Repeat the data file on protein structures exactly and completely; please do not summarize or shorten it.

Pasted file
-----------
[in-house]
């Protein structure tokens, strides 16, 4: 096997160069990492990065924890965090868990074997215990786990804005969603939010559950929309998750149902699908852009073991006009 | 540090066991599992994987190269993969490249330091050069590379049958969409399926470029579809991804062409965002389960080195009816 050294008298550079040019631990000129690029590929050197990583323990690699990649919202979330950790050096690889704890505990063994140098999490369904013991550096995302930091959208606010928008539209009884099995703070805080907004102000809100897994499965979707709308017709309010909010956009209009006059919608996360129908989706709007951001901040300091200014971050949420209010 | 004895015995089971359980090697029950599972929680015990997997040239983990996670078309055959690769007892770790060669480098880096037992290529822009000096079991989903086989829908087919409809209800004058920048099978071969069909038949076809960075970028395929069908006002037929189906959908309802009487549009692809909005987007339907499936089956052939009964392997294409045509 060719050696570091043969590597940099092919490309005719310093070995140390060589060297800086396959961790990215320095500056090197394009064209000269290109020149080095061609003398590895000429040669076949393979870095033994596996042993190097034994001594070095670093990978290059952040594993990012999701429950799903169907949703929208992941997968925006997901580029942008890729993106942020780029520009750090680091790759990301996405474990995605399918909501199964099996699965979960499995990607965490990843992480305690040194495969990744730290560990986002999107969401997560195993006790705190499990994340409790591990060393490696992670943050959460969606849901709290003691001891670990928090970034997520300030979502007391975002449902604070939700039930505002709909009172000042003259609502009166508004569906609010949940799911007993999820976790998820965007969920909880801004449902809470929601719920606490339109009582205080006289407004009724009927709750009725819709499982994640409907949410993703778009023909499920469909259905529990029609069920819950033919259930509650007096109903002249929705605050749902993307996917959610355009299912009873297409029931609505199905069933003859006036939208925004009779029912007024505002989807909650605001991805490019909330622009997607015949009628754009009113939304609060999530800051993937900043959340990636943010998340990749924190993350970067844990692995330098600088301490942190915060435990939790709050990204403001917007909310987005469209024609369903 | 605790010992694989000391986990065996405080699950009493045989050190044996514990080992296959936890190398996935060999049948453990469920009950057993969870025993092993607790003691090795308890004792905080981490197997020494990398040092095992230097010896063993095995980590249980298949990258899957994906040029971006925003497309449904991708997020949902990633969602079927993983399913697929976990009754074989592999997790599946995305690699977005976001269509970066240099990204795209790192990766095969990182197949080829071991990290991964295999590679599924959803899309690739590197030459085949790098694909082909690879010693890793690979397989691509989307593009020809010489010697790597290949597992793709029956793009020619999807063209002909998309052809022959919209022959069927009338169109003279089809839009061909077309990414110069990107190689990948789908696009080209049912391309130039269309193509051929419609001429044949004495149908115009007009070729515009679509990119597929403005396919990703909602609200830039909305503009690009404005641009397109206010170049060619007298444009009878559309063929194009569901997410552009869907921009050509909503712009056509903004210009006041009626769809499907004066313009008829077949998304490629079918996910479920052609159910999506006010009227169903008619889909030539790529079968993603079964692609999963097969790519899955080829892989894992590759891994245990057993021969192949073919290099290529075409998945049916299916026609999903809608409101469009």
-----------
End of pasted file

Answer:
[in-house]
């Protein structure tokens, strides 16, 4: 096997160069990492990065924890965090868990074997215990786990804005969603939010559950929309998750149902699908852009073991006009 | 540090066991599992994987190269993969490249330091050069590379049958969409399926470029579809991804062409965002389960080195009816 050294008298550079040019631990000129690029590929050197990583323990690699990649919202979330950790050096690889704890505990063994140098999490369904013991550096995302930091959208606010928008539209009884099995703070805080907004102000809100897994499965979707709308017709309010909010956009209009006059919608996360129908989706709007951001901040300091200014971050949420209010 | 004895015995089971359980090697029950599972929680015990997997040239983990996670078309055959690769007892770790060669480098880096037992290529822009000096079991989903086989829908087919409809209800004058920048099978071969069909038949076809960075970028395929069908006002037929189906959908309802009487549009692809909005987007339907499936089956052939009964392997294409045509 060719050696570091043969590597940099092919490309005719310093070995140390060589060297800086396959961790990215320095500056090197394009064209000269290109020149080095061609003398590895000429040669076949393979870095033994596996042993190097034994001594070095670093990978290059952040594993990012999701429950799903169907949703929208992941997968925006997901580029942008890729993106942020780029520009750090680091790759990301996405474990995605399918909501199964099996699965979960499995990607965490990843992480305690040194495969990744730290560990986002999107969401997560195993006790705190499990994340409790591990060393490696992670943050959460969606849901709290003691001891670990928090970034997520300030979502007391975002449902604070939700039930505002709909009172000042003259609502009166508004569906609010949940799911007993999820976790998820965007969920909880801004449902809470929601719920606490339109009582205080006289407004009724009927709750009725819709499982994640409907949410993703778009023909499920469909259905529990029609069920819950033919259930509650007096109903002249929705605050749902993307996917959610355009299912009873297409029931609505199905069933003859006036939208925004009779029912007024505002989807909650605001991805490019909330622009997607015949009628754009009113939304609060999530800051993937900043959340990636943010998340990749924190993350970067844990692995330098600088301490942190915060435990939790709050990204403001917007909310987005469209024609369903 | 605790010992694989000391986990065996405080699950009493045989050190044996514990080992296959936890190398996935060999049948453990469920009950057993969870025993092993607790003691090795308890004792905080981490197997020494990398040092095992230097010896063993095995980590249980298949990258899957994906040029971006925003497309449904991708997020949902990633969602079927993983399913697929976990009754074989592999997790599946995305690699977005976001269509970066240099990204795209790192990766095969990182197949080829071991990290991964295999590679599924959803899309690739590197030459085949790098694909082909690879010693890793690979397989691509989307593009020809010489010697790597290949597992793709029956793009020619999807063209002909998309052809022959919209022959069927009338169109003279089809839009061909077309990414110069990107190689990948789908696009080209049912391309130039269309193509051929419609001429044949004495149908115009007009070729515009679509990119597929403005396919990703909602609200830039909305503009690009404005641009397109206010170049060619007298444009009878559309063929194009569901997410552009869907921009050509909503712009056509903004210009006041009626769809499907004066313009008829077949998304490629079918996910479920052609159910999506006010009227169903008619889909030539790529079968993603079964692609999963097969790519899955080829892989894992590759891994245990057993021969192949073919290099290529075409998945049916299916026609999903809608409101469009």